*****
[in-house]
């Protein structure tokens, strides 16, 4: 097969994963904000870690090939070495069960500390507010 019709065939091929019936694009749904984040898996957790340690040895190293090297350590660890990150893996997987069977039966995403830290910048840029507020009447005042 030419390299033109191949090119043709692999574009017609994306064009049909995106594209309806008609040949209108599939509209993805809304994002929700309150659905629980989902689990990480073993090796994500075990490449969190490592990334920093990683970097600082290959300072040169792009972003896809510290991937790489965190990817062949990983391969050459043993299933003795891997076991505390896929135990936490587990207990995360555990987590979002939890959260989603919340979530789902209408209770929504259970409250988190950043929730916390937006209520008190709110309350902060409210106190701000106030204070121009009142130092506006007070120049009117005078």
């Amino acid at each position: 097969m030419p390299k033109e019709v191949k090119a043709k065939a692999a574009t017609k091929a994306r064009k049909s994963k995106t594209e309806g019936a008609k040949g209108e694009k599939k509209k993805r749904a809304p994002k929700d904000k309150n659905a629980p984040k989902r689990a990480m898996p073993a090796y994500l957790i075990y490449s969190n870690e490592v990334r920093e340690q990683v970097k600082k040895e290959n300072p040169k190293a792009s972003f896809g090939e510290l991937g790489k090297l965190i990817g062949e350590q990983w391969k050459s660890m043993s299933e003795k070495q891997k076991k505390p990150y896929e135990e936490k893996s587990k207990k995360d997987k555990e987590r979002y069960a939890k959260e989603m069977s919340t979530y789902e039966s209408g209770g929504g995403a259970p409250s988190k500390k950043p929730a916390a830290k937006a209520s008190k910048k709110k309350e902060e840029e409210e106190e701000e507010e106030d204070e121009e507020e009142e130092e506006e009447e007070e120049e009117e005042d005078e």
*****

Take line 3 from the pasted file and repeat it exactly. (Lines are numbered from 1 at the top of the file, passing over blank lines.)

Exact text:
């Amino acid at each position: 097969m030419p390299k033109e019709v191949k090119a043709k065939a692999a574009t017609k091929a994306r064009k049909s994963k995106t594209e309806g019936a008609k040949g209108e694009k599939k509209k993805r749904a809304p994002k929700d904000k309150n659905a629980p984040k989902r689990a990480m898996p073993a090796y994500l957790i075990y490449s969190n870690e490592v990334r920093e340690q990683v970097k600082k040895e290959n300072p040169k190293a792009s972003f896809g090939e510290l991937g790489k090297l965190i990817g062949e350590q990983w391969k050459s660890m043993s299933e003795k070495q891997k076991k505390p990150y896929e135990e936490k893996s587990k207990k995360d997987k555990e987590r979002y069960a939890k959260e989603m069977s919340t979530y789902e039966s209408g209770g929504g995403a259970p409250s988190k500390k950043p929730a916390a830290k937006a209520s008190k910048k709110k309350e902060e840029e409210e106190e701000e507010e106030d204070e121009e507020e009142e130092e506006e009447e007070e120049e009117e005042d005078e």